Canadian Underwriter

Why brokers need to stay in front of students who move away from home

June 28, 2018   by David Gambrill

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Students who leave home for school represent a big opportunity for brokers to provide value-added advice on a variety of insurance coverage changes, but the key is for brokers is to get in front of the students before they make that rite of passage into adulthood.

“It is something the broker should be aware of that’s changing in that family situation,” Janine White, vice president at Kanetix Ltd. “They need to proactively understand that that student is moving away, because the parents – and especially not the students — are not going to reach out proactively to [inform the broker].”

If the broker can anticipate the move to school, he or she will be able to advise the student and the family about a whole host of insurance services that may come under the broker’s portfolio. A student move away from home can affect property insurance (e.g. the student will need tenant insurance), auto insurance, health coverage, and even things like travel insurance to cover student vacations.

How is the broker supposed to know when the student plans a move?

“If the student is on the parent’s auto policy, you already have awareness that that person exists in the household,” White says. “You will know, as a broker, that in a two-car, two-parent, two-child family, for example, the parents have typically added the child on as an occasional driver to that auto policy.

“So, at any point in time, the broker should know that there’s a good chance that student is going away to school, and that’s the time for proactive outreach to say, ‘Hey, is this student situation changing?’”

The process of finding potential students could be automated through the broker management system.

“The very first step from a broker’s perspective is to be able to easily access the information proactively about their policyholders,” White says. “It starts with the systems and the data. As soon as you have the ability to get the data out of your systems, that’s when the proactive reach-out [to students and their families] can occur.”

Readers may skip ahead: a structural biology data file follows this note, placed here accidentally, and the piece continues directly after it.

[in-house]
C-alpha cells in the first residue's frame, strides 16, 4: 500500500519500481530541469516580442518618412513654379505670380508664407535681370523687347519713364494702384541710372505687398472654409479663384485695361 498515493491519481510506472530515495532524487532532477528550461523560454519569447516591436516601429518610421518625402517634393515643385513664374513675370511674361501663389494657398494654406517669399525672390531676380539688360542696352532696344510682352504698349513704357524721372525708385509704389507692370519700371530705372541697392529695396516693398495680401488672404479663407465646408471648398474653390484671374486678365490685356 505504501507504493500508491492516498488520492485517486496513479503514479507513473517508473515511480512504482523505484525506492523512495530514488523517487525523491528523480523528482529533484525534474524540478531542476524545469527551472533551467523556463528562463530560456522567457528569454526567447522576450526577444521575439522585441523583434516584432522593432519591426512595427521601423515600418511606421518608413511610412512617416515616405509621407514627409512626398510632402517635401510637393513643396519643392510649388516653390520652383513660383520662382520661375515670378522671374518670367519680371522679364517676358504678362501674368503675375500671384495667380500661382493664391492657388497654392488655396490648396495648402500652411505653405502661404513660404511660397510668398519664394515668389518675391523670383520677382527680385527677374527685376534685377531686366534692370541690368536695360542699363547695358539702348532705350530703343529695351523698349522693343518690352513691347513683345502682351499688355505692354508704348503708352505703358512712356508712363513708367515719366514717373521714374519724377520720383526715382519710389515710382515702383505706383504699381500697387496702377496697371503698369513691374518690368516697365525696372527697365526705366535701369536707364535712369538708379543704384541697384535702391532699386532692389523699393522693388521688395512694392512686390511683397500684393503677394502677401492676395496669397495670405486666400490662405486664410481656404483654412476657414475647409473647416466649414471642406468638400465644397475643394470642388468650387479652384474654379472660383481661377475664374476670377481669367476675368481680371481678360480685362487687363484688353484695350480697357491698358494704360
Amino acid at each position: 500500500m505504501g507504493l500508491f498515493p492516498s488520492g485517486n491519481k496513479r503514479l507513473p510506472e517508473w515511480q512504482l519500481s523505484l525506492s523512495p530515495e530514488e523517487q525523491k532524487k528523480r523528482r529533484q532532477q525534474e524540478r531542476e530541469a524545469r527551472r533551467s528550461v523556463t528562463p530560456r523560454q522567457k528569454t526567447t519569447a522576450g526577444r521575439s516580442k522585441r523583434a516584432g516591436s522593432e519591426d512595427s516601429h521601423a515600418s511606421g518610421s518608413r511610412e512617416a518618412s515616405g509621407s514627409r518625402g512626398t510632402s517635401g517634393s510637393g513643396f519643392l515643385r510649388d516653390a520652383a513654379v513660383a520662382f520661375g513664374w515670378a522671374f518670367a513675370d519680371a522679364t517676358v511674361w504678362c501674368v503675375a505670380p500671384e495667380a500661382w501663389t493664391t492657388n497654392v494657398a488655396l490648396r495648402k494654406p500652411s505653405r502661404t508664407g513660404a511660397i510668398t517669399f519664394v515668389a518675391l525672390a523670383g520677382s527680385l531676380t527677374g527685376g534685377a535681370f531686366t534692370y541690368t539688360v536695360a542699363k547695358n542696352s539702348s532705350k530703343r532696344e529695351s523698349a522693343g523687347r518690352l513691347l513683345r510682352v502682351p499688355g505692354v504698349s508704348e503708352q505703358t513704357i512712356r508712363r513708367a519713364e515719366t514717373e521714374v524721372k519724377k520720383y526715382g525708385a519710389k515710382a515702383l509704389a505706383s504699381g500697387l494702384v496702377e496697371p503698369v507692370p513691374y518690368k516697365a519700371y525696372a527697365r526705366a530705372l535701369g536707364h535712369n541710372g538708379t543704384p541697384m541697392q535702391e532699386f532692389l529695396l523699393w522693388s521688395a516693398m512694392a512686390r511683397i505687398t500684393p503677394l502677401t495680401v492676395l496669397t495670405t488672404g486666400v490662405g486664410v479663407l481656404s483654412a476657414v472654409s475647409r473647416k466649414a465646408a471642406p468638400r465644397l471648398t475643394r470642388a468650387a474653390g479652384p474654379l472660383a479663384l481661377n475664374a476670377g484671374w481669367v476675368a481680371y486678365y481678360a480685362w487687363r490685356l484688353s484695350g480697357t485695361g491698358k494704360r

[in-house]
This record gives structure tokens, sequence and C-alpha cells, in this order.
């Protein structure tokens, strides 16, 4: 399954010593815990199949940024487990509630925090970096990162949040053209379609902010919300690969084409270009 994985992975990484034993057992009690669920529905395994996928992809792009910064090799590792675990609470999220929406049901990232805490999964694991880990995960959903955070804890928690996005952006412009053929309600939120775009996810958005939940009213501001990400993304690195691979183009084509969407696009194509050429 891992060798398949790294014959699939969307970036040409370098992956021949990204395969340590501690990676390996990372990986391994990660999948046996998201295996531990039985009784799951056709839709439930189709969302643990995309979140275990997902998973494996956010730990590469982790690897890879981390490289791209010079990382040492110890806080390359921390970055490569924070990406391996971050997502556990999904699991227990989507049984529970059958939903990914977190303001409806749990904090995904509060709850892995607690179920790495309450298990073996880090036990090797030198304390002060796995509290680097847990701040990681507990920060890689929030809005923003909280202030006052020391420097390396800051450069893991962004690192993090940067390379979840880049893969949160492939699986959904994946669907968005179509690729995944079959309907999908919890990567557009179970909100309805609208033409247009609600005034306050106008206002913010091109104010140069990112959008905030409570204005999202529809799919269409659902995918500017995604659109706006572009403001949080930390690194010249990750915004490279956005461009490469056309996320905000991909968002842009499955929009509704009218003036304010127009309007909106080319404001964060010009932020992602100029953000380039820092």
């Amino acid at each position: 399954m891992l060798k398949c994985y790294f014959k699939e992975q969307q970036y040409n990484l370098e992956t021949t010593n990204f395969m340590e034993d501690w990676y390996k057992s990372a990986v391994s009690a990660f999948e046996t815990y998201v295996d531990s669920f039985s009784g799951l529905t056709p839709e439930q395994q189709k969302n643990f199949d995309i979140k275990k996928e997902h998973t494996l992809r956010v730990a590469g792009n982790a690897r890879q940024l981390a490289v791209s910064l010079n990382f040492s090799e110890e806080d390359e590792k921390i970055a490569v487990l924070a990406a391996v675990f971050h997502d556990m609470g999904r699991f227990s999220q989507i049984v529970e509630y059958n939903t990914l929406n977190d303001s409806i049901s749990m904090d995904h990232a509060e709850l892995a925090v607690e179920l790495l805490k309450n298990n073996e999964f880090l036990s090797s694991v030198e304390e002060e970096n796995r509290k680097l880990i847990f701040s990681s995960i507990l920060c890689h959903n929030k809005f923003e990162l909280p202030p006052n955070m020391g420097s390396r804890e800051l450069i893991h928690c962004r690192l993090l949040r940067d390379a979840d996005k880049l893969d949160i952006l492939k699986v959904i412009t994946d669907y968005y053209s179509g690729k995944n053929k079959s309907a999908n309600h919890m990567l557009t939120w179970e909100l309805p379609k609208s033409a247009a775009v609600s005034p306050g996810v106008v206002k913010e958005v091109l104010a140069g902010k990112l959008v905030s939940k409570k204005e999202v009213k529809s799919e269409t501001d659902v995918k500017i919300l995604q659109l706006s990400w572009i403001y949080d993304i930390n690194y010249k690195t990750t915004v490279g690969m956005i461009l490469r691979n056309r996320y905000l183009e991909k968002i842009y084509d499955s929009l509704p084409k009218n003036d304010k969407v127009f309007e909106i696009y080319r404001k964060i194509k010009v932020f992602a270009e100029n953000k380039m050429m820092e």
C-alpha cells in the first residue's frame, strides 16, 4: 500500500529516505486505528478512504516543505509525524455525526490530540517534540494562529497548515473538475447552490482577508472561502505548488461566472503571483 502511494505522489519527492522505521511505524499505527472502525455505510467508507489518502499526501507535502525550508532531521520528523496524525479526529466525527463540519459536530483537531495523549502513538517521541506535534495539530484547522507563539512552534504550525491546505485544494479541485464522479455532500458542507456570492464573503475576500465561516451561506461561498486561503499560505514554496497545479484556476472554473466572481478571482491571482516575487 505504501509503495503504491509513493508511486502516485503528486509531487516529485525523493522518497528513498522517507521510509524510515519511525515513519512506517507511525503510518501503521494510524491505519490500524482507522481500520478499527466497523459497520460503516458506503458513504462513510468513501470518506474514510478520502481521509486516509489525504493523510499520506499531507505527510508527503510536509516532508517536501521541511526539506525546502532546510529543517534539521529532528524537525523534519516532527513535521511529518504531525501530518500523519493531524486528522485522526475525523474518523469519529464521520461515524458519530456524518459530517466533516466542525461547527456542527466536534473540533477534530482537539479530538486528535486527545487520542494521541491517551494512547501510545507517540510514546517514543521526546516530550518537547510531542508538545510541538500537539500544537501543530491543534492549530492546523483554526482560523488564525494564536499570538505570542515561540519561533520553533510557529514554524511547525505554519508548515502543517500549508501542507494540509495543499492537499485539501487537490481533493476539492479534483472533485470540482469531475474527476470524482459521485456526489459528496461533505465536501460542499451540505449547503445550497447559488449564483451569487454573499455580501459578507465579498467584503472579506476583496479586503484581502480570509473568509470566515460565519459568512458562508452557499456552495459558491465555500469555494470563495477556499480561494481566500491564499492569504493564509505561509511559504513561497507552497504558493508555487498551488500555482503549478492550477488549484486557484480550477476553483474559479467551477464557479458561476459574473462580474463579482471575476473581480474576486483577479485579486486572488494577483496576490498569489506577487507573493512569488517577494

What value-added advice can a broker provide in advance of a student leaving from home?

On the property side, a broker can advise a client to think about a tenant package not just in terms of insuring contents, but also in terms of liability coverage. As we all know, stuff happens to students, and tenant packages typically offer $1-million in liability coverage, although, depending on the situation, brokers may advise clients to purchase a $2-million liability cover, given higher costs around litigation.

A student move could have a huge impact on car insurance. If the child takes the car to university, the student will shift from an occasional driver status on the car to a primary status. “So, the policy doesn’t fit any more,” said White. “It isn’t rated properly, so you could look at some potential denial of coverage if that policy doesn’t change.”

Conversely, if the student does not take the car, the broker can advise on a discount available to the parents. “That student changes from an occasional driver to ‘Student away,’ which means they don’t have as much access to the car,” White notes. Parents are therefore potentially eligible for a discount based on the change of status.

Brokers may also be able to advise on a way to avoid getting double-charged for health insurance. “The school will typically charge for private health insurance for the student through student fees, so why wouldn’t you look at getting that money back, and not paying for it, if you already have coverage under your family [policy]?” White says. “There’s a potential savings there.”

Brokers can even advise of travel insurance if the student plans vacation getaways during the school breaks.

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